There a lot of days when I feel like my life gets worse as soon as I go past my mailbox and enter the larger world.
Many, many days.
It makes me not want to go any further than our local diner, or talk to anyone I wouldn’t ordinarily meet there.
It’s not just seeing people. It’s the four-hour drive to and from the airport, it’s airport security, it’s jet lag, it’s rental car companies trying to sell me GPS for $16.95 a day when I’m holding a cell phone with Google maps.
On the other hand, I always learn so much when I travel. My feet drag on the way from the house to the garage, but once I get past the bomb detector at the airport, my steps lighten considerably.
We headed to the Monterey Peninsula last week, for no better reasons than the temperature was forty degrees warmer and we got cheap plane tickets to San Jose. It’s just a bonus that you can get good sea food and it’s where John Steinbeck lived. I wanted to eat calamari within the sound of the ocean and drive a crooked road to Big Sur. I wanted seafood that hadn’t been shipped 1,000 miles, and while it can be convenient to live in a place where you can drive fifty miles without turning the steering wheel, sometimes a little variety adds spice.
As usual, what I thought I’d learn and what I did learn were two completely different things. For instance, on this trip I learned a round of golf at Pebble Beach costs over $500, salmon fishermen use 19 strand steel fishing line, and you can actually buy squid steaks.
I also learned something I should have already known or at the least, could’ve learned from my recliner.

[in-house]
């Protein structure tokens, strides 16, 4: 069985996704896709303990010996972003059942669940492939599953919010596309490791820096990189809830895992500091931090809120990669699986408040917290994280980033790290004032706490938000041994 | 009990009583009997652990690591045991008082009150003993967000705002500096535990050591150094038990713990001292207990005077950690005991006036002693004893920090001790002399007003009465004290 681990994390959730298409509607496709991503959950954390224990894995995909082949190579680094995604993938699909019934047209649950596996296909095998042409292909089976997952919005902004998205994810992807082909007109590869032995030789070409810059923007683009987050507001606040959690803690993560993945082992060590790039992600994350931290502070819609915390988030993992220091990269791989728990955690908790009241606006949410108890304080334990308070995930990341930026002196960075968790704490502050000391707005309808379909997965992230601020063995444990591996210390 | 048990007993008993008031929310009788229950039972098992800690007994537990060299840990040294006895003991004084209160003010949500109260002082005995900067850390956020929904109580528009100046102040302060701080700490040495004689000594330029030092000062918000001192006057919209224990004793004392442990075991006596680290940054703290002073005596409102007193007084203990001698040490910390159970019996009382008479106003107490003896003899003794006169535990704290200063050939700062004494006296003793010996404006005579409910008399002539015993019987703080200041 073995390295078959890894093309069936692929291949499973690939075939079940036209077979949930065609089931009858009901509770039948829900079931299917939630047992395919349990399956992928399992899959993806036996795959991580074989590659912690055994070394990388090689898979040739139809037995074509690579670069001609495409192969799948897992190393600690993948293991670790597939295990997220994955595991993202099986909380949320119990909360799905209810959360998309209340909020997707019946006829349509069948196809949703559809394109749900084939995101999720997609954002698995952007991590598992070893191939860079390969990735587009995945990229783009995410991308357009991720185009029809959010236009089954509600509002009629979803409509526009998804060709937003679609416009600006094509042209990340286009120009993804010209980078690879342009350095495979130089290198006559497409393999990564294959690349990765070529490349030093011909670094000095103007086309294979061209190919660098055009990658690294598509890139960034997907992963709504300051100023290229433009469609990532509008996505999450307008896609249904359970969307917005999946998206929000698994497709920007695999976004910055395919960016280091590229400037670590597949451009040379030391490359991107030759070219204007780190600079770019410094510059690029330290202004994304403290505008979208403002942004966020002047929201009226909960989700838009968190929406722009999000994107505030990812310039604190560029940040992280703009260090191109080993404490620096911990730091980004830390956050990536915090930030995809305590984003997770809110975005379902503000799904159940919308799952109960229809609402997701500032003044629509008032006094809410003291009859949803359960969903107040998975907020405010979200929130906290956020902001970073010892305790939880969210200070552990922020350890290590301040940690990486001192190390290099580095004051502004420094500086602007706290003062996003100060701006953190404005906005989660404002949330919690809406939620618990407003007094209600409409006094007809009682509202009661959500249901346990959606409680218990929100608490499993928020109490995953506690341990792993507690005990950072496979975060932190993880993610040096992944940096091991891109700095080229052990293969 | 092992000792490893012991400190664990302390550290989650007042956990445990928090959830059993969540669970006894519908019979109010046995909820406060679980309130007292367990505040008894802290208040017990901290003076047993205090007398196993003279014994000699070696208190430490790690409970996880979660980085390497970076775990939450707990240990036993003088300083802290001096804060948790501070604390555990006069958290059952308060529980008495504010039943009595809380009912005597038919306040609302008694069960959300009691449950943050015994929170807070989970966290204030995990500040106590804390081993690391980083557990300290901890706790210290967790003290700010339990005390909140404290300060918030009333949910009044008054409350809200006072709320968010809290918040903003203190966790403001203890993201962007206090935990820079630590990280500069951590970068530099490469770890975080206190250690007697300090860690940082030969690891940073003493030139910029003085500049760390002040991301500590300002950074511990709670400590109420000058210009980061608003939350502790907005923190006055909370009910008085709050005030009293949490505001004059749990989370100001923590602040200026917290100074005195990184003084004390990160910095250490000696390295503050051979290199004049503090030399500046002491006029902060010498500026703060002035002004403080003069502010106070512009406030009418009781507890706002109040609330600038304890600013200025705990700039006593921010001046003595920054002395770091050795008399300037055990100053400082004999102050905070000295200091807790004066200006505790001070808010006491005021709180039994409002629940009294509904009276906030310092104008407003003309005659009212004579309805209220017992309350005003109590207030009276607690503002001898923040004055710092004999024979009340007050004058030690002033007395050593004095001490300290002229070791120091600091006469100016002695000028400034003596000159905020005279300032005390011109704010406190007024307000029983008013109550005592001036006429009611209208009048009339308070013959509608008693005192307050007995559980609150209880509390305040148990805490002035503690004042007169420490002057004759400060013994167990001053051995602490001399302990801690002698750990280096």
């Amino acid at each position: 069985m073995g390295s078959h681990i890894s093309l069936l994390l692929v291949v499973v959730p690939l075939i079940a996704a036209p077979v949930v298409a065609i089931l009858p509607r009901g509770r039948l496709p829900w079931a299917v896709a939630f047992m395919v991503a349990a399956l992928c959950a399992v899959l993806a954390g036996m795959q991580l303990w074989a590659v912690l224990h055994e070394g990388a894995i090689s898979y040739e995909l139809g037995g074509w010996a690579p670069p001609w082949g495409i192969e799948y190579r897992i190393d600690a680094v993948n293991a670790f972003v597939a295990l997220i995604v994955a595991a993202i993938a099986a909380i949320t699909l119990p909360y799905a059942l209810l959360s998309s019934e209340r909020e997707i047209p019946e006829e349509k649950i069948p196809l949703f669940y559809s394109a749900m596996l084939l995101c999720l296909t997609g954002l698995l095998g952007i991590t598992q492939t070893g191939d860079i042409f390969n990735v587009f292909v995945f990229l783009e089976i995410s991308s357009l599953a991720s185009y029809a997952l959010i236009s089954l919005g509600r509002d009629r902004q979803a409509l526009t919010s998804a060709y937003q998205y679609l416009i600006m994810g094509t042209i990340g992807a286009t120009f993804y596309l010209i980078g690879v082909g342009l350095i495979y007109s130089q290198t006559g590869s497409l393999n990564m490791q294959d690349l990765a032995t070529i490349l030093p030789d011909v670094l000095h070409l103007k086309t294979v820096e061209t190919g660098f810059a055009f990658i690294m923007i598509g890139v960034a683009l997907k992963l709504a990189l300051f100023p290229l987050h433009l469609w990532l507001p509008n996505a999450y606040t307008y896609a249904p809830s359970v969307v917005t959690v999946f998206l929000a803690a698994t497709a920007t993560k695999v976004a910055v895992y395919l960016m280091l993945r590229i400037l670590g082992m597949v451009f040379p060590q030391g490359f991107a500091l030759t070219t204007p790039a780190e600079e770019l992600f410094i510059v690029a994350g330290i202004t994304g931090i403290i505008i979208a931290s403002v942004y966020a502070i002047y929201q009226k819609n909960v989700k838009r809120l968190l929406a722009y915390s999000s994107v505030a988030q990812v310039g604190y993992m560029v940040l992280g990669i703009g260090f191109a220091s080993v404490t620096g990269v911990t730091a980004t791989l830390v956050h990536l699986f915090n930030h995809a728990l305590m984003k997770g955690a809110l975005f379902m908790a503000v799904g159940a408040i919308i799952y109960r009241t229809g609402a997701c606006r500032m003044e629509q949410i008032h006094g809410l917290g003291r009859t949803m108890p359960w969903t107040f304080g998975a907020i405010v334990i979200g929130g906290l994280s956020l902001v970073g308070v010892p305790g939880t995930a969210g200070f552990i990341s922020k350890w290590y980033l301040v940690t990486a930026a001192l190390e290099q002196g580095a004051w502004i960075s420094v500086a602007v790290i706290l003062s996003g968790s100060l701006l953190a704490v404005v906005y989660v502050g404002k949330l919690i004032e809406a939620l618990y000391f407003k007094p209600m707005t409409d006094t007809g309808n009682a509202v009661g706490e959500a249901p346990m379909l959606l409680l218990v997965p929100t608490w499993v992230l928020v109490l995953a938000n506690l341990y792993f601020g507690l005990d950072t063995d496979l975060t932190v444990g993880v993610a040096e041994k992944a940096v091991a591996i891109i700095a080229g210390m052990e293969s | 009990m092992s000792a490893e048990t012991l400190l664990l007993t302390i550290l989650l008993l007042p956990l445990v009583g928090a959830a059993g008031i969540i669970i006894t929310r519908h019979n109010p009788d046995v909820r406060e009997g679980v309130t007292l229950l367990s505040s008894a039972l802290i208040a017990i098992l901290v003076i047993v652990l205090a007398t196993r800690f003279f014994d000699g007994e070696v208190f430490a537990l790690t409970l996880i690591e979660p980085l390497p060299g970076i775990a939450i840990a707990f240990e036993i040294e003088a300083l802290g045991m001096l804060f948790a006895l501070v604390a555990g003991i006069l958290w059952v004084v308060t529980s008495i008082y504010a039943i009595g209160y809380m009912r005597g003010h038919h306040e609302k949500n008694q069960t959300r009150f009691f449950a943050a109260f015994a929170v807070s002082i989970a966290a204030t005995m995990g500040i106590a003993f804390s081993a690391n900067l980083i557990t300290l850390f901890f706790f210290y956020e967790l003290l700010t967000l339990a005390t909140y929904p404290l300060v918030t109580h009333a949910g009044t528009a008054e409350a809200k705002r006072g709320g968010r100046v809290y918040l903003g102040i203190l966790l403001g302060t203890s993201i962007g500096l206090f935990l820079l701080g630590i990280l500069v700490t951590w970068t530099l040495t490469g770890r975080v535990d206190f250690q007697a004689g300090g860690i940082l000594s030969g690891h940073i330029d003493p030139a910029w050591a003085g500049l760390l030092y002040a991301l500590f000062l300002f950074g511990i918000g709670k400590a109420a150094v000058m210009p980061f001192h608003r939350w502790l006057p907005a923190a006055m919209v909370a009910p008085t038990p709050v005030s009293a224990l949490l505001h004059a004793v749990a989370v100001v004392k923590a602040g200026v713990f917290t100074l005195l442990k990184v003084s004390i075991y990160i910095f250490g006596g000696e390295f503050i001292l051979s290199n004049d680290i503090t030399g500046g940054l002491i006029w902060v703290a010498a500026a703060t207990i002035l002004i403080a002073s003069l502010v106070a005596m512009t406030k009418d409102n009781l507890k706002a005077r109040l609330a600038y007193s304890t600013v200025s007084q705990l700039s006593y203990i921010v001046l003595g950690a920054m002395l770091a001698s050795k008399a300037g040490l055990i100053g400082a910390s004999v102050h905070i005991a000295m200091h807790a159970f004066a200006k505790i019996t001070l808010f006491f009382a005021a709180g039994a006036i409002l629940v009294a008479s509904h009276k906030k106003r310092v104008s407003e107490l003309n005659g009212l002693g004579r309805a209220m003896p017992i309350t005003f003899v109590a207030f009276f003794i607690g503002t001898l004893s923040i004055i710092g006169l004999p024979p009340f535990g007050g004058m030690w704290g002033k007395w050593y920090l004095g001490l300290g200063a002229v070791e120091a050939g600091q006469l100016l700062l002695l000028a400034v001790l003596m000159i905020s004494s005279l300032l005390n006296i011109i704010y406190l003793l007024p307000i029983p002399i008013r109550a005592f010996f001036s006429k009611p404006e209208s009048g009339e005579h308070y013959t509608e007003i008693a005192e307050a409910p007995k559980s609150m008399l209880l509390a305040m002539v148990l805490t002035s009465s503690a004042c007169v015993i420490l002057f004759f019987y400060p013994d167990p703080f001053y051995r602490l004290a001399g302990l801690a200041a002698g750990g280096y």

We were in the John Steinbeck museum in Salinas and I was reading about a book I didn’t really like very much - sorry, John - namely, “East of Eden.”
I read it a long time ago and apparently missed the main point. Once again, sorry, John.
The theme of the book revolves around the Hebrew word “timshel.” Here’s the short version. The American Standard translation of the Bible orders mankind to triumph over evil; the King James version says man shall vanquish sin. But in the original Hebrew the quote is, “Thou mayest.”
That changes everything. We have a choice. It isn’t a sure thing; it isn’t something done on command.
I’ve always liked Steinbeck. He’s one of my favorite authors, other than that whole “East of Eden” thing. He grew up working on sugar beet farms, and even though he went to a good college, he left before he got a degree. His book, “The Grapes of Wrath,” was banned in many places and particularly disliked by rich people, which makes me like it even more. He worked as a war correspondent during WWII, but he’d often forget his role and pick up a gun himself. He returned home with some significant wounds. In his book, “Travels with Charley,” Steinbeck returned to Monterey and realized that the farmhand teenager he had been wouldn’t be welcome there now. He died when he was about the age I am now. That means I’ve outlived both Hemingway and Steinbeck, not to mention Dylan Thomas and Lord Byron.
Back to my point - or Steinbeck’s. In my experience, things don’t just work out…we make them work out. Sometimes we fail or choose poorly, and that’s what makes the effort all the more important.
The road is there. Which way we turn is up to us.
Copyright 2020 Brent Olson